“Consistency. maintaining visibility, and being consistent are key ways to continue momentum. Things are moving so fast that it’s easy to skip to the next thing in the blink of an eye. If you’re not a part of that next news cycle or next trend or tapping into what has previously worked for you, you run the chance of being forgotten when the next shiny object appears.”

She noted that in the age of instant gratification, especially while our entire worlds now exist virtually, it’s important to be always on” and to “just stay in their faces,” posting regularly, releasing music, and engaging with fans as much as possible. She emphasized that the artist-fan relationship is more important than ever, and that actions as simple as live streams from artists’ social media accounts can make a difference. Higher end production value livestream concerts with built-in fan interaction capabilities have also been proven successful in maintaining and strengthening those relationships during this time.

While the creation and implementation of rollout plans and campaigns has always been heavy on including digital platforms, Jessica mentioned that the pandemic has skyrocketed the strategies for utilizing ever-growing short form video apps such as TikTok and Triller.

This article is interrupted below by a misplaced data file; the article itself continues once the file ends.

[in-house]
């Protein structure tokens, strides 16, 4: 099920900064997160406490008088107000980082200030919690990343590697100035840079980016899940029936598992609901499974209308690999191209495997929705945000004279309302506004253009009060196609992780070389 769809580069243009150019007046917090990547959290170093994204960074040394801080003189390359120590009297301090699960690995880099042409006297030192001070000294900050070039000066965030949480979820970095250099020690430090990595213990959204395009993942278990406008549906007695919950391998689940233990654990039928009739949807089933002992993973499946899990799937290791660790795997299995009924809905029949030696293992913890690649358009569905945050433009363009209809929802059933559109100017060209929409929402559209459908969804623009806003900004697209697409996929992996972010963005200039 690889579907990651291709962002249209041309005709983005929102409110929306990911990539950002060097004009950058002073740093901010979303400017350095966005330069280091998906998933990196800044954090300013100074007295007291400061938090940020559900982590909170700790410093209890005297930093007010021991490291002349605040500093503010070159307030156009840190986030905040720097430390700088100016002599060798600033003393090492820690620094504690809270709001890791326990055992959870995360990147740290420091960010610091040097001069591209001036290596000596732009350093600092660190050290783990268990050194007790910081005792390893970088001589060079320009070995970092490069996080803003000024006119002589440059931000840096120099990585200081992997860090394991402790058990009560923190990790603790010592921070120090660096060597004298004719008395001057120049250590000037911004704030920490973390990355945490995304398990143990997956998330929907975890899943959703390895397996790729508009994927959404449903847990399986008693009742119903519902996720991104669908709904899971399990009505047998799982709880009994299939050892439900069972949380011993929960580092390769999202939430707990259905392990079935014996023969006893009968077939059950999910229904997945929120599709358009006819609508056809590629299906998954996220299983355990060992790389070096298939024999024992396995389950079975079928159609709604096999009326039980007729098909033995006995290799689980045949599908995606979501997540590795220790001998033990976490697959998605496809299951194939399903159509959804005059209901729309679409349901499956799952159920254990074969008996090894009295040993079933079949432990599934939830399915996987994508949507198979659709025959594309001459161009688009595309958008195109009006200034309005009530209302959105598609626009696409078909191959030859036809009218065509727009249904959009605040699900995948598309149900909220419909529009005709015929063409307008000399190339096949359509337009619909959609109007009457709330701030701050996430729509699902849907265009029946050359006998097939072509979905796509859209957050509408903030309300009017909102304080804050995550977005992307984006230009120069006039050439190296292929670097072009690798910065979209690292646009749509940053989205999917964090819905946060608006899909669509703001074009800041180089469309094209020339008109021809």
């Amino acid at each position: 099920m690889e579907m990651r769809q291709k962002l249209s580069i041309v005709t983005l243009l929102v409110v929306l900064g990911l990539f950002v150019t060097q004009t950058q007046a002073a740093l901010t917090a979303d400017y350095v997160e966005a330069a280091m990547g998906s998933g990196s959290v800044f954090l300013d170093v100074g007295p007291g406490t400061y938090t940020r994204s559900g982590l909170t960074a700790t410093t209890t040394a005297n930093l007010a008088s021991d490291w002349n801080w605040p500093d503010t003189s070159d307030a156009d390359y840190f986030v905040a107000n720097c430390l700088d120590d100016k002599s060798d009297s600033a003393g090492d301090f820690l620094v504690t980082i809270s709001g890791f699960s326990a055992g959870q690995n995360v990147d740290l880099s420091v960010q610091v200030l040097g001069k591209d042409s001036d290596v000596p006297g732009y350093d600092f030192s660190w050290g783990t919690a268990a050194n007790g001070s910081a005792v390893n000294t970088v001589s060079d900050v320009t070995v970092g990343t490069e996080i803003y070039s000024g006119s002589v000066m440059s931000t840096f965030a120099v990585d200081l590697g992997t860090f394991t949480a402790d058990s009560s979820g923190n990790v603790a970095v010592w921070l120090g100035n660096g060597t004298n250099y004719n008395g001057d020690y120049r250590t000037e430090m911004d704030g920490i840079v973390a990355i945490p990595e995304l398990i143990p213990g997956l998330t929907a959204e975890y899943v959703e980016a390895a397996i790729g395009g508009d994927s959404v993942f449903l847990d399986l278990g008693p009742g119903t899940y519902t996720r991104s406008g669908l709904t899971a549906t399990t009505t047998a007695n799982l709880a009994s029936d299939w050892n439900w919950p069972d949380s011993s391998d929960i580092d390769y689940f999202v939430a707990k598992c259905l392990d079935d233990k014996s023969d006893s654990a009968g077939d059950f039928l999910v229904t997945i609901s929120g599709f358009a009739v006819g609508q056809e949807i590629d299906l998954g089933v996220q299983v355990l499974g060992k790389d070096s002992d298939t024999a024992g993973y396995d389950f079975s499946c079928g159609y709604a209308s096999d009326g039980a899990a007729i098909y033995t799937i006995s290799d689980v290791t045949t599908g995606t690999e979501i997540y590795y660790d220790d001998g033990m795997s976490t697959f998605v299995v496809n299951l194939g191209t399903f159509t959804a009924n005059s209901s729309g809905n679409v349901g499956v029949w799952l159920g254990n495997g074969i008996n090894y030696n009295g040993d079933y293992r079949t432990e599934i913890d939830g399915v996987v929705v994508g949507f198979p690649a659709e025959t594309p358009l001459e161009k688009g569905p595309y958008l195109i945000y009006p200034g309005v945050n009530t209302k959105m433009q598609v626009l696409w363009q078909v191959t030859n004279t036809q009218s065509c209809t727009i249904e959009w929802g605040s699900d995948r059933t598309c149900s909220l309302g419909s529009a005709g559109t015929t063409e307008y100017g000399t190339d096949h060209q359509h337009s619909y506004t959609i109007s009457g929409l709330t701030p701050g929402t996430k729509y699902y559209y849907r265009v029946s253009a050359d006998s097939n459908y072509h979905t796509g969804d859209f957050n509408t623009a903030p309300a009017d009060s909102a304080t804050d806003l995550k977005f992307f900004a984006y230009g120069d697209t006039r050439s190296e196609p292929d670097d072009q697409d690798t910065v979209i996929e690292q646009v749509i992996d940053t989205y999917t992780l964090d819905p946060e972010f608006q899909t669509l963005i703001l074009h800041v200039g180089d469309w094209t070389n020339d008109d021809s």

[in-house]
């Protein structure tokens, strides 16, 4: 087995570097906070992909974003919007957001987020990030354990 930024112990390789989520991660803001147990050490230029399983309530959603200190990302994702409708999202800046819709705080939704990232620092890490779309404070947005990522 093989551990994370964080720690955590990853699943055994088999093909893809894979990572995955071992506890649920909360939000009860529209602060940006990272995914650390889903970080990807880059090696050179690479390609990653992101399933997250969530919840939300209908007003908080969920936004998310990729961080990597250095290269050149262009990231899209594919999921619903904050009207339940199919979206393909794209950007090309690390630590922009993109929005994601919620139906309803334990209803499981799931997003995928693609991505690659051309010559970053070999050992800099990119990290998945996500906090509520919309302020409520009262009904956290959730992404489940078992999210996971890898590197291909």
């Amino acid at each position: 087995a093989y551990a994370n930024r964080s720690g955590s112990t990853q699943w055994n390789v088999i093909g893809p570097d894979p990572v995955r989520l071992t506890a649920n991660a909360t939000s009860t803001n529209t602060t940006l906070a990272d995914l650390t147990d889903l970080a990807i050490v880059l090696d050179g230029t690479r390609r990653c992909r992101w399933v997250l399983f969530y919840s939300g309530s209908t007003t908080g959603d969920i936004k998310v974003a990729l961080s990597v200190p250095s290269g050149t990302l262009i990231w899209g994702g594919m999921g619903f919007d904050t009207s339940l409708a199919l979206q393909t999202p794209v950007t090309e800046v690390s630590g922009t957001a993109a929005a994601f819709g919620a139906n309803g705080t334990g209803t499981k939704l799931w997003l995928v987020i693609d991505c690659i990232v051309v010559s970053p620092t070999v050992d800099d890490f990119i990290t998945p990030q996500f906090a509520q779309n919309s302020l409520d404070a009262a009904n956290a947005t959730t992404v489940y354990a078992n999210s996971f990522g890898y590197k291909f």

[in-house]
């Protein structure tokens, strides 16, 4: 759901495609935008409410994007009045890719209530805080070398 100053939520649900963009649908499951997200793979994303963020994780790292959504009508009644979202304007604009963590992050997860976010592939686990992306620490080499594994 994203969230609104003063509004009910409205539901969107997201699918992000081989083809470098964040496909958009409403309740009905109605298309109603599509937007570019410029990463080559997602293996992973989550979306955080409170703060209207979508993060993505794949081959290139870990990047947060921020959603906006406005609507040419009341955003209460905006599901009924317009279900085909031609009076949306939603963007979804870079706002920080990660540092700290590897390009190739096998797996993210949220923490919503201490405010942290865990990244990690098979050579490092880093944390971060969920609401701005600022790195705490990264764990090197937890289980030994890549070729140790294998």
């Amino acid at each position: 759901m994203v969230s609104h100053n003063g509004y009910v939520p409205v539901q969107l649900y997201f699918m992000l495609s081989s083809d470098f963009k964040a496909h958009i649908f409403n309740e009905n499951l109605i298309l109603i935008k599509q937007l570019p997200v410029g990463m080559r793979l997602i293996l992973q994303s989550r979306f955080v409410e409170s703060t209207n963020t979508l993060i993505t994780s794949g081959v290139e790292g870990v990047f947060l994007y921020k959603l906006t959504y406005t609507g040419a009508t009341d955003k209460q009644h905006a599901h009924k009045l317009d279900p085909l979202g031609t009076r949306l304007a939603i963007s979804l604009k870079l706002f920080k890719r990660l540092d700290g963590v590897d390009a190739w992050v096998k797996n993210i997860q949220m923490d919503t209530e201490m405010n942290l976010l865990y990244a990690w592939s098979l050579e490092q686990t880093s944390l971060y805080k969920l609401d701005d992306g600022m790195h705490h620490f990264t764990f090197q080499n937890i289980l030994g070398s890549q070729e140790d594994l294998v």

“While Tik Tok was already growing exponentially, the pandemic really catapulted the platform even further and thus the attention and strategy dedicated towards prioritizing this in our plans has heightened. It’s something that is considered in every phase,” she confirmed.

And when an artist doesn’t gravitate towards certain social media platforms, maybe because said platform is newer or doesn’t feel very authentic to the artist, Jessica takes it into her own hands to find creative ways to work with them to use these tools in ways that work best for them individually in order to achieve their ultimate goal of reaching their audience and remaining true to themselves.

“An artist that doesn’t dance may be more apprehensive to TikTok, but it’s up to us to still find creative ways and approaches to using the app and also sharing with the artist how to make it work for them/their audience,” she explained. “[This] could be song covers, funny skits, challenges, etc. The goal is to keep it as authentic as possible, but still leveraging the platform and the very engaged audience in parallel.”